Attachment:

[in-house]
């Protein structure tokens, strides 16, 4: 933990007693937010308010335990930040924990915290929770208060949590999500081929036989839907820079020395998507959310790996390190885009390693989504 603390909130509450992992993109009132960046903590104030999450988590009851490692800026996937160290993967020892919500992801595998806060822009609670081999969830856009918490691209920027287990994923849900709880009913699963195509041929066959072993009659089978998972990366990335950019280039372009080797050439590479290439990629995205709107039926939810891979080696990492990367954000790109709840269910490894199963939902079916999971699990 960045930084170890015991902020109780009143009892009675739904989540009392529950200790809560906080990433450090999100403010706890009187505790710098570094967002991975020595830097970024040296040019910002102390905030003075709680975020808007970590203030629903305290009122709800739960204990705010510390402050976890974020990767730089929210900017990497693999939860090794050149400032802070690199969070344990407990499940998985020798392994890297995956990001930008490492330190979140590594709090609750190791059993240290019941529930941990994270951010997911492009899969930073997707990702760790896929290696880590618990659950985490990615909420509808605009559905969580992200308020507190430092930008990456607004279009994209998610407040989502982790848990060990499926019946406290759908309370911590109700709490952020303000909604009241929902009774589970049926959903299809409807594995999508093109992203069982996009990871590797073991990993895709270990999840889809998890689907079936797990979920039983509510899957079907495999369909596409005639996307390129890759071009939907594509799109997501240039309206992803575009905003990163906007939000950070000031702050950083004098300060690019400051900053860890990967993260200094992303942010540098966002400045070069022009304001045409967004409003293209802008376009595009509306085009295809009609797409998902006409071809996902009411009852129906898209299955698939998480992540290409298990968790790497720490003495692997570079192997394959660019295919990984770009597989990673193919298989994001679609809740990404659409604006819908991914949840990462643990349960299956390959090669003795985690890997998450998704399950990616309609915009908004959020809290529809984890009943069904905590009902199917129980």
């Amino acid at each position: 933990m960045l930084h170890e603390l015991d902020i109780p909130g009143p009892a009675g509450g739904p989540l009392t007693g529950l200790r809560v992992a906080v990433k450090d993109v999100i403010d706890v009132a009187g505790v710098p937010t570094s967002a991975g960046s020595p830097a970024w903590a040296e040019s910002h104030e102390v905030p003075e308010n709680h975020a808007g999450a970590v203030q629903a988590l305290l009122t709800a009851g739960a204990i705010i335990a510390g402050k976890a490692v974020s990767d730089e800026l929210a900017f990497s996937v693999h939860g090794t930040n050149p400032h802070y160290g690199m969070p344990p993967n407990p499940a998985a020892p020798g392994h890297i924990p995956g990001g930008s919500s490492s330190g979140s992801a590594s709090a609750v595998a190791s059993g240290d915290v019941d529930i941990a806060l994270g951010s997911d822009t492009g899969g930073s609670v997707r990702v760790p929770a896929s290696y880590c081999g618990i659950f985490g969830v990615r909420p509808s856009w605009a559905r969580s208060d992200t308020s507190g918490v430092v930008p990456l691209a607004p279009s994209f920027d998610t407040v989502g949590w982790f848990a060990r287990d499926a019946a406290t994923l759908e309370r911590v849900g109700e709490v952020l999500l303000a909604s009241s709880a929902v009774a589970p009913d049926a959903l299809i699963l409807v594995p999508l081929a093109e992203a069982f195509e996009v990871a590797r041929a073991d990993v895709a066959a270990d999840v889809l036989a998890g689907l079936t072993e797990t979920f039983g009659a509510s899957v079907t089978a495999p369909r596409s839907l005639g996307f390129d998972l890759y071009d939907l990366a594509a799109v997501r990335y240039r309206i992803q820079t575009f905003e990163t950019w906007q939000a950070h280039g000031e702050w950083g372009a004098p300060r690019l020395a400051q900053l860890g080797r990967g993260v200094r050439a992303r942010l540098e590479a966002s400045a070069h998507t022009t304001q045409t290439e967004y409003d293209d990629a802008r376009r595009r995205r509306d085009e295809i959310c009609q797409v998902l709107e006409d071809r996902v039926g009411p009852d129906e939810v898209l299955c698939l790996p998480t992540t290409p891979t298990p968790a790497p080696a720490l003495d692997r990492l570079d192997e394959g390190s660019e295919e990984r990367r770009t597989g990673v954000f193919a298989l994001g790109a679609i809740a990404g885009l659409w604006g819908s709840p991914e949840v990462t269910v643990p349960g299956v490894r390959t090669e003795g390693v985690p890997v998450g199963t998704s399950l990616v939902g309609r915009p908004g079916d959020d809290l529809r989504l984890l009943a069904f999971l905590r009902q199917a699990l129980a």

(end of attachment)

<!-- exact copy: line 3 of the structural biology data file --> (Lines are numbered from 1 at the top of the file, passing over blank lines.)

């Amino acid at each position: 933990m960045l930084h170890e603390l015991d902020i109780p909130g009143p009892a009675g509450g739904p989540l009392t007693g529950l200790r809560v992992a906080v990433k450090d993109v999100i403010d706890v009132a009187g505790v710098p937010t570094s967002a991975g960046s020595p830097a970024w903590a040296e040019s910002h104030e102390v905030p003075e308010n709680h975020a808007g999450a970590v203030q629903a988590l305290l009122t709800a009851g739960a204990i705010i335990a510390g402050k976890a490692v974020s990767d730089e800026l929210a900017f990497s996937v693999h939860g090794t930040n050149p400032h802070y160290g690199m969070p344990p993967n407990p499940a998985a020892p020798g392994h890297i924990p995956g990001g930008s919500s490492s330190g979140s992801a590594s709090a609750v595998a190791s059993g240290d915290v019941d529930i941990a806060l994270g951010s997911d822009t492009g899969g930073s609670v997707r990702v760790p929770a896929s290696y880590c081999g618990i659950f985490g969830v990615r909420p509808s856009w605009a559905r969580s208060d992200t308020s507190g918490v430092v930008p990456l691209a607004p279009s994209f920027d998610t407040v989502g949590w982790f848990a060990r287990d499926a019946a406290t994923l759908e309370r911590v849900g109700e709490v952020l999500l303000a909604s009241s709880a929902v009774a589970p009913d049926a959903l299809i699963l409807v594995p999508l081929a093109e992203a069982f195509e996009v990871a590797r041929a073991d990993v895709a066959a270990d999840v889809l036989a998890g689907l079936t072993e797990t979920f039983g009659a509510s899957v079907t089978a495999p369909r596409s839907l005639g996307f390129d998972l890759y071009d939907l990366a594509a799109v997501r990335y240039r309206i992803q820079t575009f905003e990163t950019w906007q939000a950070h280039g000031e702050w950083g372009a004098p300060r690019l020395a400051q900053l860890g080797r990967g993260v200094r050439a992303r942010l540098e590479a966002s400045a070069h998507t022009t304001q045409t290439e967004y409003d293209d990629a802008r376009r595009r995205r509306d085009e295809i959310c009609q797409v998902l709107e006409d071809r996902v039926g009411p009852d129906e939810v898209l299955c698939l790996p998480t992540t290409p891979t298990p968790a790497p080696a720490l003495d692997r990492l570079d192997e394959g390190s660019e295919e990984r990367r770009t597989g990673v954000f193919a298989l994001g790109a679609i809740a990404g885009l659409w604006g819908s709840p991914e949840v990462t269910v643990p349960g299956v490894r390959t090669e003795g390693v985690p890997v998450g199963t998704s399950l990616v939902g309609r915009p908004g079916d959020d809290l529809r989504l984890l009943a069904f999971l905590r009902q199917a699990l129980a």